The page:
The Gold Standard
12:30 01 July 2015
Upminster blogger Nick Ison looks at statistics
If you don’t like cricket stats or anything that’s really nerdy, this week’s blog may not be for you.
Inspired by an article I read on the cricket blog site 51 all out in which they compared England’s all-rounders of the past 20 years to Botham by pure averages and stats, I decided to try and do one myself.
Instead of Botham, I used Upminster’s statistically best all-rounder Jimmy Neesham.
After carefully choosing the players to use in the data range, I chucked them into a chart.
We’ve split the chart into four quadrants, which we can broadly call ‘Bowlers who bat’ (top left), ‘Genuine all-rounders’ (top right), ‘Batsman who bowl’ (bottom right) and ‘Rubbish all-rounders’ (bottom left).
Going through the stats, I could have filled the top left quadrant with 80 per cent of the club. So what does this chart prove?
Our ex-3rd XI skipper and wicket-keeper is one of the best all-rounders the club has ever produced.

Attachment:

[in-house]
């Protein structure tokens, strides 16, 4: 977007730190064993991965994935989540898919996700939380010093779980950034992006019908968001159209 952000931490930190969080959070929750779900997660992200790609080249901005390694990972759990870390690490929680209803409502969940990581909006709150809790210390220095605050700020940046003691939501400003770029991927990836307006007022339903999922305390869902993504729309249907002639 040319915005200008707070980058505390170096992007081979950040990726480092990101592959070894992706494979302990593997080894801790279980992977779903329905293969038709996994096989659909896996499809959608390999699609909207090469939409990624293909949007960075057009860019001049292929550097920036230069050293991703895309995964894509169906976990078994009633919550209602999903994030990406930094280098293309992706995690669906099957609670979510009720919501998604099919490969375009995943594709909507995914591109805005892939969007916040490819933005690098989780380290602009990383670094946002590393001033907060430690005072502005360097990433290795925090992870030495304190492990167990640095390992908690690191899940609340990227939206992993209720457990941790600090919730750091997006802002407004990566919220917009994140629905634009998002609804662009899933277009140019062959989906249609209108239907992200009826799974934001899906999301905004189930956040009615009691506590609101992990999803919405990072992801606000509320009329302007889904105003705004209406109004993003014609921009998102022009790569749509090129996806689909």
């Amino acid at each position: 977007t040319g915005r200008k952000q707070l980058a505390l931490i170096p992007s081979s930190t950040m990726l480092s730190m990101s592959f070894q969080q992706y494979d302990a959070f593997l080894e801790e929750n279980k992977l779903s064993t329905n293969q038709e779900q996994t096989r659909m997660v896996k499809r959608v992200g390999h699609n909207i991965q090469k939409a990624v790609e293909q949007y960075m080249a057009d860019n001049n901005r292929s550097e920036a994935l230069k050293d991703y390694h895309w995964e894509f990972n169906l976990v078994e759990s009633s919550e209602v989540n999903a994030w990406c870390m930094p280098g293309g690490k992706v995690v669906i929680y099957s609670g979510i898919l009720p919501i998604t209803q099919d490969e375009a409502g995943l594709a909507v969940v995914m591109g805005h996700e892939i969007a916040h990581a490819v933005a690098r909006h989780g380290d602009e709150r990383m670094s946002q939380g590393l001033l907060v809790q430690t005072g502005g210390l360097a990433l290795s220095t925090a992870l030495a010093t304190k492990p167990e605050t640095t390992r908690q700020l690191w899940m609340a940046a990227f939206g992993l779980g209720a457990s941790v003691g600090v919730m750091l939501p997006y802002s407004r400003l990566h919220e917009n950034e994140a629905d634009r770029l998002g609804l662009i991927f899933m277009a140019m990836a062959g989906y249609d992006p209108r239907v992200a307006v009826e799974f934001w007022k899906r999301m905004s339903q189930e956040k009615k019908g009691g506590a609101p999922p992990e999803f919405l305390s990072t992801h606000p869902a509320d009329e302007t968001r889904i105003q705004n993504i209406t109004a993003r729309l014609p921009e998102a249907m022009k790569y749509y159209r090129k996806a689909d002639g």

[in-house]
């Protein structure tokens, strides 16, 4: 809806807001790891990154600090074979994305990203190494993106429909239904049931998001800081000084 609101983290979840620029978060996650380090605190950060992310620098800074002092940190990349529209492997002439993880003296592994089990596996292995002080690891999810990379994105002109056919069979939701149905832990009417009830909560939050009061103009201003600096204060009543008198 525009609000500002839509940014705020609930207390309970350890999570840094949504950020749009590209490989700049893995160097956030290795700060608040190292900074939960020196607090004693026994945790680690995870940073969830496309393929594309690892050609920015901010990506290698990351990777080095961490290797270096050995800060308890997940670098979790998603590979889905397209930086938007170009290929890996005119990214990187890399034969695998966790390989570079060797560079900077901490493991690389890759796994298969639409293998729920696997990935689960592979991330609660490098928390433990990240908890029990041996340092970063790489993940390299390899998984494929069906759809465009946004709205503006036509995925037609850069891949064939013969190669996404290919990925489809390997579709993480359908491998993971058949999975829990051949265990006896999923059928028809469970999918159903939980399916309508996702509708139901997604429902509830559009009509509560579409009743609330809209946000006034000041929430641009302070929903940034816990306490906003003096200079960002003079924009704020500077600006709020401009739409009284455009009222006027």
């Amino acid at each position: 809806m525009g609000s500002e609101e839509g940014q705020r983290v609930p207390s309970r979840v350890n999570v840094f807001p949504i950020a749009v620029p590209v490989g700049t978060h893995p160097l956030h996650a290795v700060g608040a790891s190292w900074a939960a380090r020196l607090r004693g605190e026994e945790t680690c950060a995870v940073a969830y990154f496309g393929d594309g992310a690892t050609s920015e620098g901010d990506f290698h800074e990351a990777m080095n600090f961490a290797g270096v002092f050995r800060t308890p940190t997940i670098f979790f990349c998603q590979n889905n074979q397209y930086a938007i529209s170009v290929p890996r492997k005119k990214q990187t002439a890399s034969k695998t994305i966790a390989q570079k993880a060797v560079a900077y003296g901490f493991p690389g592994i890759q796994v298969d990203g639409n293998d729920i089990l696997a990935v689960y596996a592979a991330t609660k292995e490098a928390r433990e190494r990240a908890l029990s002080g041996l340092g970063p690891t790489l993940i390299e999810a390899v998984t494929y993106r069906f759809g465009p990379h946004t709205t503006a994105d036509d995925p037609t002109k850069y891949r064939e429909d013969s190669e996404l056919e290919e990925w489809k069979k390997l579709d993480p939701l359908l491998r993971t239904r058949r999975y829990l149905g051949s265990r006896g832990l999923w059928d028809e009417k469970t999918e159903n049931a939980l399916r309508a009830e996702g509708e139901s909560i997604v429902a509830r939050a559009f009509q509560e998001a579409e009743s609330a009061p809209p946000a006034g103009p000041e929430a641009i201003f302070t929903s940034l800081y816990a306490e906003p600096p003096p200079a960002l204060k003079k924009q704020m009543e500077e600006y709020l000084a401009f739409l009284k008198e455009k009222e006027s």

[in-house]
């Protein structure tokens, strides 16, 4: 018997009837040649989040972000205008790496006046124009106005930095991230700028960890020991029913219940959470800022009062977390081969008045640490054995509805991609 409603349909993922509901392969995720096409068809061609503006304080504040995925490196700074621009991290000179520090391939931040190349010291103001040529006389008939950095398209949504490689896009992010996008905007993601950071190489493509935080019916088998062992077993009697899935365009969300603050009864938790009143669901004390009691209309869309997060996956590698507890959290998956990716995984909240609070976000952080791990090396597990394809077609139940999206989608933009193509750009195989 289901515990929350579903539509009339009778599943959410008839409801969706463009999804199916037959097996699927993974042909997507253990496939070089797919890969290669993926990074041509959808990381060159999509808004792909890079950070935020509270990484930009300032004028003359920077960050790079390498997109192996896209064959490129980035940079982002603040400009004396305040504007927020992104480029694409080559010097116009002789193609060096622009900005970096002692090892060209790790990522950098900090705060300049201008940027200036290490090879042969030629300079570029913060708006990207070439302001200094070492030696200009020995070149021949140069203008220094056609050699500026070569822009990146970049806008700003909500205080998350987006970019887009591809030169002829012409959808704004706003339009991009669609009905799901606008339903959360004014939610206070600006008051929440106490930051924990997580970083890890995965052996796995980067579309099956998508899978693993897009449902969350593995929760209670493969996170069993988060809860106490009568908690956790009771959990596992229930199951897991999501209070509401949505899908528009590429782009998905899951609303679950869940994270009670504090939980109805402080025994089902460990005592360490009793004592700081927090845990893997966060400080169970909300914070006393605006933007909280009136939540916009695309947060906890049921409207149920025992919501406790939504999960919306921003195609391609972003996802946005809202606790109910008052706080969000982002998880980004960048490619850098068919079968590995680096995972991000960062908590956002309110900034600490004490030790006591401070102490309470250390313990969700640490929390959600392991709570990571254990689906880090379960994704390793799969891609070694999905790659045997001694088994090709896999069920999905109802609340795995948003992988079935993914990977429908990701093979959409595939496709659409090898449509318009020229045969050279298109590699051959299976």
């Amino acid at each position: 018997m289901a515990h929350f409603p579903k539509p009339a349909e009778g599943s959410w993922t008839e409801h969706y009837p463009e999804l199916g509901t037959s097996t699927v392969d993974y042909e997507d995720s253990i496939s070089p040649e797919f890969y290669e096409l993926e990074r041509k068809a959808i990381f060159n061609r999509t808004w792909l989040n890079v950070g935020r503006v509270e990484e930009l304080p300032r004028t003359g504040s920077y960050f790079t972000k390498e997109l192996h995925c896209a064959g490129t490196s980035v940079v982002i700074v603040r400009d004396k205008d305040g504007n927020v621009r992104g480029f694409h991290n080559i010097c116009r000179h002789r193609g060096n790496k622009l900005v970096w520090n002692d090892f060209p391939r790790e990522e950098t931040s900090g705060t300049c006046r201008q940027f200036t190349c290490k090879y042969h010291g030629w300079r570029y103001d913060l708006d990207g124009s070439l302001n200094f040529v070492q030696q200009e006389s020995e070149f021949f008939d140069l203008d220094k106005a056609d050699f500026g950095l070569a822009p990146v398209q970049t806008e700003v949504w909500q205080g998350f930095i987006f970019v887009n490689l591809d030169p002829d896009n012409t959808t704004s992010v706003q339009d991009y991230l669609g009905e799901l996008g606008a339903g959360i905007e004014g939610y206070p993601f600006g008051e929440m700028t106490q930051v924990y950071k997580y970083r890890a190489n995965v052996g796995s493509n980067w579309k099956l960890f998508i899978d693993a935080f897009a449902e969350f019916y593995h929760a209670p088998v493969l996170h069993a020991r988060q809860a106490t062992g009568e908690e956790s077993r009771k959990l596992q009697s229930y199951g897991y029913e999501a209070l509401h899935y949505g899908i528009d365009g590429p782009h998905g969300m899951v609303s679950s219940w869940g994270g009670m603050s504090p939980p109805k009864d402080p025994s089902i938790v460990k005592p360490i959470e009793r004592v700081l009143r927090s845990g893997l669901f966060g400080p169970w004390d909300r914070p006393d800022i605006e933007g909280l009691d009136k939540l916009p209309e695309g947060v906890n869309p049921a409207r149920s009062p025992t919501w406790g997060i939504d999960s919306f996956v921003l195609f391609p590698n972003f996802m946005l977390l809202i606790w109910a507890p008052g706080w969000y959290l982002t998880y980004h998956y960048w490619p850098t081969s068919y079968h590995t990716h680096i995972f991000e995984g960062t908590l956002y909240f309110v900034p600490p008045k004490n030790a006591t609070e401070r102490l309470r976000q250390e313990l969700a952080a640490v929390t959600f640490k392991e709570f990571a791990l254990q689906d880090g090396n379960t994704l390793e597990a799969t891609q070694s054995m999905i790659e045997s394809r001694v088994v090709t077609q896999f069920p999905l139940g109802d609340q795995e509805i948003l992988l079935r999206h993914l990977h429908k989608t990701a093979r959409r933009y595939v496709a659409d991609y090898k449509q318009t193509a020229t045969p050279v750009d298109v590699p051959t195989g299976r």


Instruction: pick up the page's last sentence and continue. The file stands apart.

Maybe with a bit of extra training Middlemiss could have been the next Neesham.
The Neesham Deficit
We can actually use a bit of maths to determine exactly how far behind they are, taking into account both the batting and bowling averages.
To do this, we simply draw a line from their point in the chart to Neesham’s and work out how long that line is, by using a spot of good old-fashioned Pythagoras.
Basically the bigger this number, the further behind a player is.
Lorne Sprigg - 6
Brian Peters - 12.4
Alan Ison - 19.7
Douglas Hondo - 21.1
James Evans - 24.5
Billy Gordon - 26.4
Paul Middlemiss - 29.6
Nicky Ison - 32.5
Terry Wyatt - 33.5
John Curtis - 42.2
Chris Cully - 42.3
Billy Wright - 42.4
S Butt - 43
Alex Mitchell - 43.2
Kevin Roome - 47.2
Jeff Mack - 51.7